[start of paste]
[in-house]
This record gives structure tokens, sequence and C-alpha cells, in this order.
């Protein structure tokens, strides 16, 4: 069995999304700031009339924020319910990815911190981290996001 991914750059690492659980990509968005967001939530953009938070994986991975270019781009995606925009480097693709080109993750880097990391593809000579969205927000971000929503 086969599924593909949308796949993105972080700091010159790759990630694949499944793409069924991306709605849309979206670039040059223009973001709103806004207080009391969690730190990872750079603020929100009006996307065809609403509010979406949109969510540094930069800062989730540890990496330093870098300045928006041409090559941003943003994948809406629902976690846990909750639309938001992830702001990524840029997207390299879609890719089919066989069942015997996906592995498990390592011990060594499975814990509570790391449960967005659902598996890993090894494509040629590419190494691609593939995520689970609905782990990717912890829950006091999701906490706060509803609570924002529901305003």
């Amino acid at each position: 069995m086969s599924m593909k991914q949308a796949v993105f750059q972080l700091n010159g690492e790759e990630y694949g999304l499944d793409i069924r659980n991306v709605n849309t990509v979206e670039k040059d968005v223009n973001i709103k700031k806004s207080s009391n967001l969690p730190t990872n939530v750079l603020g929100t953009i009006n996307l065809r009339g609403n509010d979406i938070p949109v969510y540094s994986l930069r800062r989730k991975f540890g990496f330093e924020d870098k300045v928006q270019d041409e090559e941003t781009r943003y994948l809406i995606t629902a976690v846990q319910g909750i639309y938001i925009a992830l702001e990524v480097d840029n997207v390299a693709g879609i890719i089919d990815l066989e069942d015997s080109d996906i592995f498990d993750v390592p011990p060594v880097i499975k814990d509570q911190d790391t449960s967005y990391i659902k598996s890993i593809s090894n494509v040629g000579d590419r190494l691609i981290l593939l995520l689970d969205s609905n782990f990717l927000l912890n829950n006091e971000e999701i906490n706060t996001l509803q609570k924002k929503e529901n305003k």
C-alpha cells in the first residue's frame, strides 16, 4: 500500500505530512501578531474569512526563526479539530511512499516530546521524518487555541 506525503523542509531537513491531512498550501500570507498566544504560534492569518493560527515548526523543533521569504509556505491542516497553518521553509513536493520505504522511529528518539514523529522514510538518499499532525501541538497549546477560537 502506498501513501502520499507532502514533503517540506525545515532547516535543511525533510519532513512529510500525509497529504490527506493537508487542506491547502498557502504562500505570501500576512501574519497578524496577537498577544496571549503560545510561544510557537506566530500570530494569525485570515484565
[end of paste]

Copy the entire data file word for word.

[in-house]
This record gives structure tokens, sequence and C-alpha cells, in this order.
């Protein structure tokens, strides 16, 4: 069995999304700031009339924020319910990815911190981290996001 991914750059690492659980990509968005967001939530953009938070994986991975270019781009995606925009480097693709080109993750880097990391593809000579969205927000971000929503 086969599924593909949308796949993105972080700091010159790759990630694949499944793409069924991306709605849309979206670039040059223009973001709103806004207080009391969690730190990872750079603020929100009006996307065809609403509010979406949109969510540094930069800062989730540890990496330093870098300045928006041409090559941003943003994948809406629902976690846990909750639309938001992830702001990524840029997207390299879609890719089919066989069942015997996906592995498990390592011990060594499975814990509570790391449960967005659902598996890993090894494509040629590419190494691609593939995520689970609905782990990717912890829950006091999701906490706060509803609570924002529901305003």
């Amino acid at each position: 069995m086969s599924m593909k991914q949308a796949v993105f750059q972080l700091n010159g690492e790759e990630y694949g999304l499944d793409i069924r659980n991306v709605n849309t990509v979206e670039k040059d968005v223009n973001i709103k700031k806004s207080s009391n967001l969690p730190t990872n939530v750079l603020g929100t953009i009006n996307l065809r009339g609403n509010d979406i938070p949109v969510y540094s994986l930069r800062r989730k991975f540890g990496f330093e924020d870098k300045v928006q270019d041409e090559e941003t781009r943003y994948l809406i995606t629902a976690v846990q319910g909750i639309y938001i925009a992830l702001e990524v480097d840029n997207v390299a693709g879609i890719i089919d990815l066989e069942d015997s080109d996906i592995f498990d993750v390592p011990p060594v880097i499975k814990d509570q911190d790391t449960s967005y990391i659902k598996s890993i593809s090894n494509v040629g000579d590419r190494l691609i981290l593939l995520l689970d969205s609905n782990f990717l927000l912890n829950n006091e971000e999701i906490n706060t996001l509803q609570k924002k929503e529901n305003k």
C-alpha cells in the first residue's frame, strides 16, 4: 500500500505530512501578531474569512526563526479539530511512499516530546521524518487555541 506525503523542509531537513491531512498550501500570507498566544504560534492569518493560527515548526523543533521569504509556505491542516497553518521553509513536493520505504522511529528518539514523529522514510538518499499532525501541538497549546477560537 502506498501513501502520499507532502514533503517540506525545515532547516535543511525533510519532513512529510500525509497529504490527506493537508487542506491547502498557502504562500505570501500576512501574519497578524496577537498577544496571549503560545510561544510557537506566530500570530494569525485570515484565